These principles are consistent with the best practice principles enunciated and researched by others in the field (eg Dowden & Andrews 2004; Raynor, Ugwudike & Vanstone 2010; Robinson et al. 2011). This is not to say that there is universal agreement on best practice principles in offender supervision. Bonta and Andrews (2010, 2008) have spent many years developing the ‘Risk/Needs/Responsivity’ model, which incorporates most of the principles outlined above but places particular emphasis on focusing on high-risk offenders, on using actuarial tools to assess levels of offender risk and needs, and on the use of predominantly cognitive behavioural approaches to assist offenders to address their risk-related needs.

By contrast, Ward, Meltzer and Yates (2007) have argued that the focus on risk and risk assessment has been at the expense of opportunities for offenders to develop ‘good lives’ on their own terms. He and others (eg McNeill et al. 2005) have emphasised the importance of therapeutic alliance and the worker/client relationship, which they argue may be compromised by a focus on risk factors that may be defined by workers rather than clients.

Several studies have specifically examined the relationship between worker skills and reoffending rates of clients. Some of these studies have also examined the extent to which training has influenced the use of the skills by workers. One study also looked at the relationship between use of the skills, education in social work and welfare, and further offending. These studies are briefly reviewed below.

Andrews et al. (1979) published a seminal study conducted on probation in Ontario, Canada, which focused on the use of skills in the routine community supervision of offenders. They found that probation officers who made use of pro-social modelling and reinforcement, problem solving and who had high levels of empathy, had clients with significantly lower recidivism.

A further study undertaken in Victoria (Trotter 1996) offered training to 12 community corrections officers (community supervisors of adult offenders on court and parole board orders) in role clarification, problem solving, pro-social modelling and relationship skills. Those who received training were significantly more likely to make use of skills (as determined by examination of file notes) and had significantly lower re-offence rates in their client groups at 18 months and four year follow-up by comparison with a control group of clients of officers who had not received training. There were a total of 261 clients in the study and the differences in recidivism between the two groups were between 20 and 45 percent, depending on the recidivism measure used. In a further study using the same population (Trotter 2000), it was found that supervisors who had academic qualifications in social work or welfare made more use of the effective practice skills and their clients had lower recidivism rates at statistically significant levels compared with the clients of workers without training or trained in other disciplines.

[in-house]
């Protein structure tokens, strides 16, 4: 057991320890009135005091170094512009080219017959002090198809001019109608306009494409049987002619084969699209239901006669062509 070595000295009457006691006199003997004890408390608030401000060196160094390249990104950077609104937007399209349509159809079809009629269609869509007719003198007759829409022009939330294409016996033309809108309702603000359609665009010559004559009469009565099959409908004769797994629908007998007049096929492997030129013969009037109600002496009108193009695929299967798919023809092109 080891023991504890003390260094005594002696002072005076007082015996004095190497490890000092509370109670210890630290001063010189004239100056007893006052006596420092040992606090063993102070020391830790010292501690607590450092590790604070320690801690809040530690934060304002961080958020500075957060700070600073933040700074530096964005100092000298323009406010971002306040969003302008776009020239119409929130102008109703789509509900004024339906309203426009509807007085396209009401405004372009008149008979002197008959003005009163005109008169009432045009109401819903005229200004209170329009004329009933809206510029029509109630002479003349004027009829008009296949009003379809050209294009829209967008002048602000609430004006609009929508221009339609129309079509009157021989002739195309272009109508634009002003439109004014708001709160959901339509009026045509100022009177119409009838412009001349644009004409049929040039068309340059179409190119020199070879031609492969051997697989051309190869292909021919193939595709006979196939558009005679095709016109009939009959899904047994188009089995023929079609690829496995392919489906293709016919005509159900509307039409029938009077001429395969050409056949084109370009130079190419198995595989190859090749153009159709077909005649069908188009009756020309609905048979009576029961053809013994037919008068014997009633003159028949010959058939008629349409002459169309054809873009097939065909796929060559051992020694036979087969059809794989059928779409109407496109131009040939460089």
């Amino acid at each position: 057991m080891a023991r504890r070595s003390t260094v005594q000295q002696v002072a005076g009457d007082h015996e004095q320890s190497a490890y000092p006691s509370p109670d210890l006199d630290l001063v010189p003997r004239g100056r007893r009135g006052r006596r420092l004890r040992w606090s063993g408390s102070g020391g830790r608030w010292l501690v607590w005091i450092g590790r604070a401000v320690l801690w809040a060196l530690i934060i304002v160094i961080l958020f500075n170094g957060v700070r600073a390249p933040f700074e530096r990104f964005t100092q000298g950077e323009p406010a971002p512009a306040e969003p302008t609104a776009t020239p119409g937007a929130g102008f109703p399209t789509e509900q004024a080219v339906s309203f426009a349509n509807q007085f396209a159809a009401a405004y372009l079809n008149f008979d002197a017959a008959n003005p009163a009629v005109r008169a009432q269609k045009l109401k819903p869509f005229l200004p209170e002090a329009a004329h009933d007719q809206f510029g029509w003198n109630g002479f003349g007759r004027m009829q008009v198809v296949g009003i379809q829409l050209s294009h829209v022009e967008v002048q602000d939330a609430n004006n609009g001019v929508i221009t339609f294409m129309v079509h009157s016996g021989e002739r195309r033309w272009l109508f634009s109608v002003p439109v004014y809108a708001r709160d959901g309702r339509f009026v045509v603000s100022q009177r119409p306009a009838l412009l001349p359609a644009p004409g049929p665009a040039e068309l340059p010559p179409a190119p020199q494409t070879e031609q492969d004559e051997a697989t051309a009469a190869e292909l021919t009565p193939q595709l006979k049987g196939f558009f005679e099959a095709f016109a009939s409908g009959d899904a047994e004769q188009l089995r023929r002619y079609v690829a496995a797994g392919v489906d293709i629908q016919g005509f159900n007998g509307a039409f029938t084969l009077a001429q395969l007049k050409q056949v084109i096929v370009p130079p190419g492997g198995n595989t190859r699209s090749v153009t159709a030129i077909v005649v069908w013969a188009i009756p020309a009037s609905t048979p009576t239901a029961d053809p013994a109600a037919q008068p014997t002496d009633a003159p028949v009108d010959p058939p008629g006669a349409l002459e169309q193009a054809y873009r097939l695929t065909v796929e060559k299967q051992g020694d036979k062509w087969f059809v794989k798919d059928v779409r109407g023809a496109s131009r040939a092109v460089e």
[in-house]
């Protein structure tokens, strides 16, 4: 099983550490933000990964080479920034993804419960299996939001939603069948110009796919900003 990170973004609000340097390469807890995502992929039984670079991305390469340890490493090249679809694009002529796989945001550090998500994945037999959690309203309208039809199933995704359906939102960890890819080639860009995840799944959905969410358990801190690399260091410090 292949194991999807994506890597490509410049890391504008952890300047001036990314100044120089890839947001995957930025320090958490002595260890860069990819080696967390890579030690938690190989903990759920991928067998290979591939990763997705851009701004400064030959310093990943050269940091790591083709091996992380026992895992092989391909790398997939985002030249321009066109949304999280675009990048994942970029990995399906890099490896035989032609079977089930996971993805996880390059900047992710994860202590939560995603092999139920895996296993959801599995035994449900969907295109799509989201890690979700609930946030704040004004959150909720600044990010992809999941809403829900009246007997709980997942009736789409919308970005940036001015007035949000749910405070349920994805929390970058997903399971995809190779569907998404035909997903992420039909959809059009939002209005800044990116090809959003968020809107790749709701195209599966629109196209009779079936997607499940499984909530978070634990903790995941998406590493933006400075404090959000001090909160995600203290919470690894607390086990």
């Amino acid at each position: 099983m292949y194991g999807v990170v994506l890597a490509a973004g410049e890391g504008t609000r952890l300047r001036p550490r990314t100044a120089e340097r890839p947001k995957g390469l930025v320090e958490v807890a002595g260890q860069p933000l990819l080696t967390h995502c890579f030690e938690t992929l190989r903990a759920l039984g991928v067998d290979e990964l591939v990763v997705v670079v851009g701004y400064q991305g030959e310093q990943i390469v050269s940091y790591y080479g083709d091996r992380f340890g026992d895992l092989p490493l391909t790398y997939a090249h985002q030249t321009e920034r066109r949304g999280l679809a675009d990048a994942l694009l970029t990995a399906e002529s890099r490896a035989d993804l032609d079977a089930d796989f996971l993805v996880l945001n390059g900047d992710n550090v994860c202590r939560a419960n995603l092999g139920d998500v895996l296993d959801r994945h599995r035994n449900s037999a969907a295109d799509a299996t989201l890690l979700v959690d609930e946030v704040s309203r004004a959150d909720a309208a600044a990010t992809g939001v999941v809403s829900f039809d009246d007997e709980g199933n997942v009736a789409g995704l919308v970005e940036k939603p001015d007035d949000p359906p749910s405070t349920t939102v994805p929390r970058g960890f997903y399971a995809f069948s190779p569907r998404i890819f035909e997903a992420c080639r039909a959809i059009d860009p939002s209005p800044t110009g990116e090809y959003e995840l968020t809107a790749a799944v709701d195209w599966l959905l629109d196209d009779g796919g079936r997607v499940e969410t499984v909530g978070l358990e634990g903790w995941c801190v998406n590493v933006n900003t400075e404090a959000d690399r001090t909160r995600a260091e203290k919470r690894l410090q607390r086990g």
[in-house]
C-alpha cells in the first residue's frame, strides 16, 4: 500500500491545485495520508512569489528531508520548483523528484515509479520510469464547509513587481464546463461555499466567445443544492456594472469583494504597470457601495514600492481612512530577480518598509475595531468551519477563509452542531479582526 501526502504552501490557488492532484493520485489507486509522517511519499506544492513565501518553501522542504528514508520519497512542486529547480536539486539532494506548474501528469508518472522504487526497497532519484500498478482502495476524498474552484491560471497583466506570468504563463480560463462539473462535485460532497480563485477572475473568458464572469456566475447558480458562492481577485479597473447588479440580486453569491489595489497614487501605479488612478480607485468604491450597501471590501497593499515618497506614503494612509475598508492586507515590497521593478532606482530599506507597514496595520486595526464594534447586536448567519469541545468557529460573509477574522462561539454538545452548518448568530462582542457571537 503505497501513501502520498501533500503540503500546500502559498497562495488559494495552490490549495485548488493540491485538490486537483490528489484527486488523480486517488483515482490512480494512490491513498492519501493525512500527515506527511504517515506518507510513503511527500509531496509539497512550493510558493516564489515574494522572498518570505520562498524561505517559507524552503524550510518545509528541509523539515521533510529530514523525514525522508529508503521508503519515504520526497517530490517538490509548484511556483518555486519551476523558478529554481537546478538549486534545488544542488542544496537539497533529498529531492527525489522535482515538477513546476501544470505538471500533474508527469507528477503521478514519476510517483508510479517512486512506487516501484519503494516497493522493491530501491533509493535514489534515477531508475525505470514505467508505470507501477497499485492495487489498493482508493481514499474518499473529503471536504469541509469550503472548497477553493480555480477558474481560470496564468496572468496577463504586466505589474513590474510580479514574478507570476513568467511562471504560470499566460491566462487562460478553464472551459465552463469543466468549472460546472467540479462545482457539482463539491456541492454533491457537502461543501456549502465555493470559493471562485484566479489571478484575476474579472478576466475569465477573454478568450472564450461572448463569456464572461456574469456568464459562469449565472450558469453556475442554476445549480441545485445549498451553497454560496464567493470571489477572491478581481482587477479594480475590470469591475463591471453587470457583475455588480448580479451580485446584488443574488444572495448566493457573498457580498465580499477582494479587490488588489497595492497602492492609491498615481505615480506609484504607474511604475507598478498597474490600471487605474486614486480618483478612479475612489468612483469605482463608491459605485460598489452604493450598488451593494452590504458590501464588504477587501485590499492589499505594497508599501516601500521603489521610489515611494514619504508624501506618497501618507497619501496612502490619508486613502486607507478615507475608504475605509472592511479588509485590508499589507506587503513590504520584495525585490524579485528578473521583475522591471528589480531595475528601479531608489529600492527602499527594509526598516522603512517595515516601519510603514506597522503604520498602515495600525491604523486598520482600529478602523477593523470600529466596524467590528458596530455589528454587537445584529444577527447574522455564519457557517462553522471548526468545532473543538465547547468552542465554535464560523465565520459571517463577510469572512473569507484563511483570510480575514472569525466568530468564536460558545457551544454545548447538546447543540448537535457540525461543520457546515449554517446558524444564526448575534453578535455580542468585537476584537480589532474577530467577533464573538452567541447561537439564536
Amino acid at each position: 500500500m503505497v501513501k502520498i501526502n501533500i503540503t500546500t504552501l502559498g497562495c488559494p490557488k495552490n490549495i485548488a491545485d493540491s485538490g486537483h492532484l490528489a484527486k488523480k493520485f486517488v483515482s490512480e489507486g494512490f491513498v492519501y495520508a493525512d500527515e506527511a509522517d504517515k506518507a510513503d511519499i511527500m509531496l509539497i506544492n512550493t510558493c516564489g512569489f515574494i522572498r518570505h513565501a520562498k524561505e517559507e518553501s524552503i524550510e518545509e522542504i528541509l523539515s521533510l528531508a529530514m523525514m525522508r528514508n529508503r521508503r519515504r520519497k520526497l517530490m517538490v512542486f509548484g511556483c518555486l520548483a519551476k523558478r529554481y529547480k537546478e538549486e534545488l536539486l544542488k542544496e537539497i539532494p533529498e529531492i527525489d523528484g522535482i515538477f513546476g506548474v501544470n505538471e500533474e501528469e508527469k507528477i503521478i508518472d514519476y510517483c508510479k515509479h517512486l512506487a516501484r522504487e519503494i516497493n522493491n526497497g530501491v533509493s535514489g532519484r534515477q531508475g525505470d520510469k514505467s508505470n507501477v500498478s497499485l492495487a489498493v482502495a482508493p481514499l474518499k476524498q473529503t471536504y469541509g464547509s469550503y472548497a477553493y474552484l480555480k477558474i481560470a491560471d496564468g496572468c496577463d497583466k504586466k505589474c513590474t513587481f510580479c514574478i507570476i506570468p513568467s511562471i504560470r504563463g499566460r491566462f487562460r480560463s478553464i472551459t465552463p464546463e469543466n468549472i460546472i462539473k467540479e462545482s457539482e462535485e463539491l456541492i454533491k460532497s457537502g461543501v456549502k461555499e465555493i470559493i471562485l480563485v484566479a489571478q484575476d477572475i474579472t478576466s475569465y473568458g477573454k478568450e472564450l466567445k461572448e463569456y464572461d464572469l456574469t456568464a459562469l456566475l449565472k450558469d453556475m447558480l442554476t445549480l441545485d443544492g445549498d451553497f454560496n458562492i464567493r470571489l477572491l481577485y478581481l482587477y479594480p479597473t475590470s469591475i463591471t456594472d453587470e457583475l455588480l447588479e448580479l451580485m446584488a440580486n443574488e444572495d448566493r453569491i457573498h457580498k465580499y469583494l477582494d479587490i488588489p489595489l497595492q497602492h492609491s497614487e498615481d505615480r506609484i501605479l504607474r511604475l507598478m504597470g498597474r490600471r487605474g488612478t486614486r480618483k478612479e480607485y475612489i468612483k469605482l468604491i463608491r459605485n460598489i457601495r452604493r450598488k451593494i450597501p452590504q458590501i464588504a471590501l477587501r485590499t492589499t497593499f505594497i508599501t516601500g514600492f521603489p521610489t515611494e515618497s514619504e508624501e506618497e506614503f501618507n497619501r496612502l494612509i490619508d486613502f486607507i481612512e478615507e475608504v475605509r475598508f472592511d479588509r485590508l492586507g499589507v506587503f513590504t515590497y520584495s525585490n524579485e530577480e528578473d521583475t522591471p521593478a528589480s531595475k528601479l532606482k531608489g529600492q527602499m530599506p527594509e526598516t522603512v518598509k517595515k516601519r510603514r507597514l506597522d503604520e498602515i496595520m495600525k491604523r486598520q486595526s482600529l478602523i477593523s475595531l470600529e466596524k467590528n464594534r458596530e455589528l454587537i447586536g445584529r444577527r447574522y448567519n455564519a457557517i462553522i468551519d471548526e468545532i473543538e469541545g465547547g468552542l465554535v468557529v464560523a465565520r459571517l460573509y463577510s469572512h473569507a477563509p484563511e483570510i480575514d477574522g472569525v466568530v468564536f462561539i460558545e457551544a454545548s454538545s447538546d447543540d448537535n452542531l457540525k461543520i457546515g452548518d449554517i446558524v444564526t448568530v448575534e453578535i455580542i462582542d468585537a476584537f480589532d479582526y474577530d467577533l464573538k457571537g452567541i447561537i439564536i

A study undertaken in adult probation in Canada (Bonta et al. 2011) followed up 143 clients, supervised either by one of 33 supervisors who had undertaken training in effective practice skills, or by one of 19 supervisors who had not undertaken such training. The training course followed collaboration with staff involved in the earlier Australian study (Trotter 1996) and included similar content, although the Canadian training placed greater emphasis on cognitive behavioural interventions. The workers who volunteered for the project then provided tape recordings of worker/client interviews, which were analysed by researchers using a detailed coding manual to assess the skills of the workers. The researchers reported high levels of inter-rater reliability and found that those who had received training made more use of each of the practice skills of structuring, relationship, behavioural techniques and cognitive techniques. They also found that those under the supervision of the trained officers had significantly lower rates of recidivism after controlling for client risk levels. Thirty-three percent committed a further offence within two years in the non-trained control group compared with 24 percent for clients of those who were trained. The clients of those officers who made maximum use of ongoing clinical supervision had a recidivism rate of only 15 percent. It was found that the most influential skills in terms of reduced offending were those relating to cognitive behavioural principles by contrast with relationship and other skills which were not significantly related to recidivism.